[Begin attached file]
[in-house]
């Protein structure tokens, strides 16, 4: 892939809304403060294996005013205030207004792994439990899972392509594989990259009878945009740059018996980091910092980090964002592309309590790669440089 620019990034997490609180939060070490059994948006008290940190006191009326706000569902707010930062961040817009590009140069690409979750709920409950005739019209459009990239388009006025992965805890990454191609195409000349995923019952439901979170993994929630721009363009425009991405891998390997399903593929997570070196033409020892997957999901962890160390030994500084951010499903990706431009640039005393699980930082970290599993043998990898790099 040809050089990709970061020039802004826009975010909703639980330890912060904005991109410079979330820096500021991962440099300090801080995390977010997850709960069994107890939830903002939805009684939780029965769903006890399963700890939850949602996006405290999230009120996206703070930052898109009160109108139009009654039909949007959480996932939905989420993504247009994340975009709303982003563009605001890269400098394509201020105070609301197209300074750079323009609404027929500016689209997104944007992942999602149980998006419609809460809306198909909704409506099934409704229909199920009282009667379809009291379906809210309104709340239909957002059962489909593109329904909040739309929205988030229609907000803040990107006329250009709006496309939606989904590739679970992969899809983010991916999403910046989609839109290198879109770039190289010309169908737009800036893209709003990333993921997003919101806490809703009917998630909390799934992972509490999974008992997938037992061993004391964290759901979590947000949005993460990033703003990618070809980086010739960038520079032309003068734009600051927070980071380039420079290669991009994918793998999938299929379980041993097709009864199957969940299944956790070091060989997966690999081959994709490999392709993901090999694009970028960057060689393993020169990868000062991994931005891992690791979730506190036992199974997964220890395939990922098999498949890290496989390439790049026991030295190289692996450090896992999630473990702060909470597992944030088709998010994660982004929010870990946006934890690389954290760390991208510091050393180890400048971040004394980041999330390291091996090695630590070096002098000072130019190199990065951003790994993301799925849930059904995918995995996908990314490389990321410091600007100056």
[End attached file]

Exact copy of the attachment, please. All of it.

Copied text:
[in-house]
């Protein structure tokens, strides 16, 4: 892939809304403060294996005013205030207004792994439990899972392509594989990259009878945009740059018996980091910092980090964002592309309590790669440089 620019990034997490609180939060070490059994948006008290940190006191009326706000569902707010930062961040817009590009140069690409979750709920409950005739019209459009990239388009006025992965805890990454191609195409000349995923019952439901979170993994929630721009363009425009991405891998390997399903593929997570070196033409020892997957999901962890160390030994500084951010499903990706431009640039005393699980930082970290599993043998990898790099 040809050089990709970061020039802004826009975010909703639980330890912060904005991109410079979330820096500021991962440099300090801080995390977010997850709960069994107890939830903002939805009684939780029965769903006890399963700890939850949602996006405290999230009120996206703070930052898109009160109108139009009654039909949007959480996932939905989420993504247009994340975009709303982003563009605001890269400098394509201020105070609301197209300074750079323009609404027929500016689209997104944007992942999602149980998006419609809460809306198909909704409506099934409704229909199920009282009667379809009291379906809210309104709340239909957002059962489909593109329904909040739309929205988030229609907000803040990107006329250009709006496309939606989904590739679970992969899809983010991916999403910046989609839109290198879109770039190289010309169908737009800036893209709003990333993921997003919101806490809703009917998630909390799934992972509490999974008992997938037992061993004391964290759901979590947000949005993460990033703003990618070809980086010739960038520079032309003068734009600051927070980071380039420079290669991009994918793998999938299929379980041993097709009864199957969940299944956790070091060989997966690999081959994709490999392709993901090999694009970028960057060689393993020169990868000062991994931005891992690791979730506190036992199974997964220890395939990922098999498949890290496989390439790049026991030295190289692996450090896992999630473990702060909470597992944030088709998010994660982004929010870990946006934890690389954290760390991208510091050393180890400048971040004394980041999330390291091996090695630590070096002098000072130019190199990065951003790994993301799925849930059904995918995995996908990314490389990321410091600007100056």